I’ve been doing a lot of research on LINQ for episode 6 of the Coding Blocks podcast and I was a bit surprised by what I came up with.
I had originally thought of LINQ as a feature. I had heard the parable of the guy at the white board, writing what they thought code should look like and then worked backwards on how to get there. This makes sense, but what surprised me was just how much of the building blocks were already there.
I wrote a blog post about it over at codingblocks.net, so go check it out: What’s So Special About LINQ?.
Coding Blocks Podcast Subscribe
to the Coding Blocks Podcast for news, tricks, and coding talk from the trenches.
Many years ago I purchased your book C# in Depth because I wanted to transition into C# development. I blogged about it, and you actually advised me to read something more introductory in the comments.
And it worked!
I’ve been not-so-secretly working on a podcast over at CodingBlocks.net. I’ve been doing a lot of research to try and nail down exactly what I want in a podcast.
As part of that research I’ve been exposed to a lot of new listening.
Here are a few of my favorites:
I put together a collection of audiobooks that get mentioned whenever the discussion turns to “reading”.
Unfortunately there aren’t many books about code, but there are some for the infosec crowd and even more for those with an entrepreneurial bent.
Many applications require customers (don’t call them users!) to sign up with a username or email address to use the service.
If a user mistypes their credentials, security best practices dictate that an error message be displayed which informs the customer that there was a problem WITHOUT revealing whether or not the username was found.
The Dark Side of Unit Testing
There are a lot of opinions around unit testing coverage tools, and I get the debate. However, if I’m working on a fun, no-deadline, side project then I don’t have a lot of excuses for ignoring it. Especially when dependencies are basically null, like ColorMine.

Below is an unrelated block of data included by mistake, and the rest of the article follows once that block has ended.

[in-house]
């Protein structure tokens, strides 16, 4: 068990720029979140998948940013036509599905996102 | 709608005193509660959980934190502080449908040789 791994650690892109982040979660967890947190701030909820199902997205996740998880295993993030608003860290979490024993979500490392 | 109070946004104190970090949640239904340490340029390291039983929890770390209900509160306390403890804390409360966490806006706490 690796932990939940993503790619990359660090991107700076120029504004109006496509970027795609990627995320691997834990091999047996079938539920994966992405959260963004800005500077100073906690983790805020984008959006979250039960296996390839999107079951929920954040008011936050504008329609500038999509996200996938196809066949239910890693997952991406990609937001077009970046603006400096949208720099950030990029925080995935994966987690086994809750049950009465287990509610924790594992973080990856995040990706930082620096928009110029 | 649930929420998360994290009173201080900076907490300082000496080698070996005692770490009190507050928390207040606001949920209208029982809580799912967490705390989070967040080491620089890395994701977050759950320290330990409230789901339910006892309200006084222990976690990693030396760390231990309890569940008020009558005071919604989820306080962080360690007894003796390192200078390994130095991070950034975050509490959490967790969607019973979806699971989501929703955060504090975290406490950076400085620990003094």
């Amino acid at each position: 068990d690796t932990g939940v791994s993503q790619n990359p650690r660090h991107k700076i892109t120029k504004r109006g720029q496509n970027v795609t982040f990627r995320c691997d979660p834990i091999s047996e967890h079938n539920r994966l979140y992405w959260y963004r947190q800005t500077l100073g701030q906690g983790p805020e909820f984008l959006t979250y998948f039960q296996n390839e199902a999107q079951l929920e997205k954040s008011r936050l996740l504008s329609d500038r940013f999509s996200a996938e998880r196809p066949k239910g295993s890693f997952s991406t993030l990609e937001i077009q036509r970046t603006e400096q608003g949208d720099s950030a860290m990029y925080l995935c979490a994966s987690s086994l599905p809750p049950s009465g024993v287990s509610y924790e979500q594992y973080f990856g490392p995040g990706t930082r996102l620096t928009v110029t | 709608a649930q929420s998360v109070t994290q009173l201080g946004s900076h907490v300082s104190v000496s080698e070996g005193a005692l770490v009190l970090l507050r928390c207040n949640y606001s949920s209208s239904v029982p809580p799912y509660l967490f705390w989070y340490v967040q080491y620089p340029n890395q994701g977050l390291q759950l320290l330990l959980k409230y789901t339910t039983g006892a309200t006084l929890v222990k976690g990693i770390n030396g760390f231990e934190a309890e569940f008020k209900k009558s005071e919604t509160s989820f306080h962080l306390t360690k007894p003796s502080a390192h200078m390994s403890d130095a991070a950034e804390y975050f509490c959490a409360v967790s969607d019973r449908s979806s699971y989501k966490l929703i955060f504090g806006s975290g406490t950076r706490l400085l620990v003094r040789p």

UPDATE: Just found out that most of the book was actually copyright 2000, even more impressive!
I just finished reading Secrets and Lies: Digital Security in a Networked World and wanted to write up some of my thoughts while it was still fresh in my mind.
I’m still putting together my 2013 goals, but I do know that one of them is to launch more sites.
I’ve been doing this whole internet thing for a long time now, I really aught to have more to show for it.
Knowing that perfect is the enemy of good enough I’ve opted to take a release early and release often approach to launching sites.
First up is colormine.org. It’s a simple site that wraps a small color library I wrote.
I didn’t post my resolutions last year, but I actually came up with a big list of SMART goals for the year and I managed to complete about 3/4 of them.
My theme last year was Healthy, Wealthy, and Wise.
Yes, I had a theme.
These types of posts have been done ad nauseam, but I’m putting together my own short list for a presentation so I thought I’d share.
They’re not such a big deal in the grand scope of life, the universe and everything, in fact, these are far from the worst missteps you can take in programming.
However, seeing these same problems year after year drives me crazy. It’s like fingernails on a chalkboard.
It makes my soul hurt.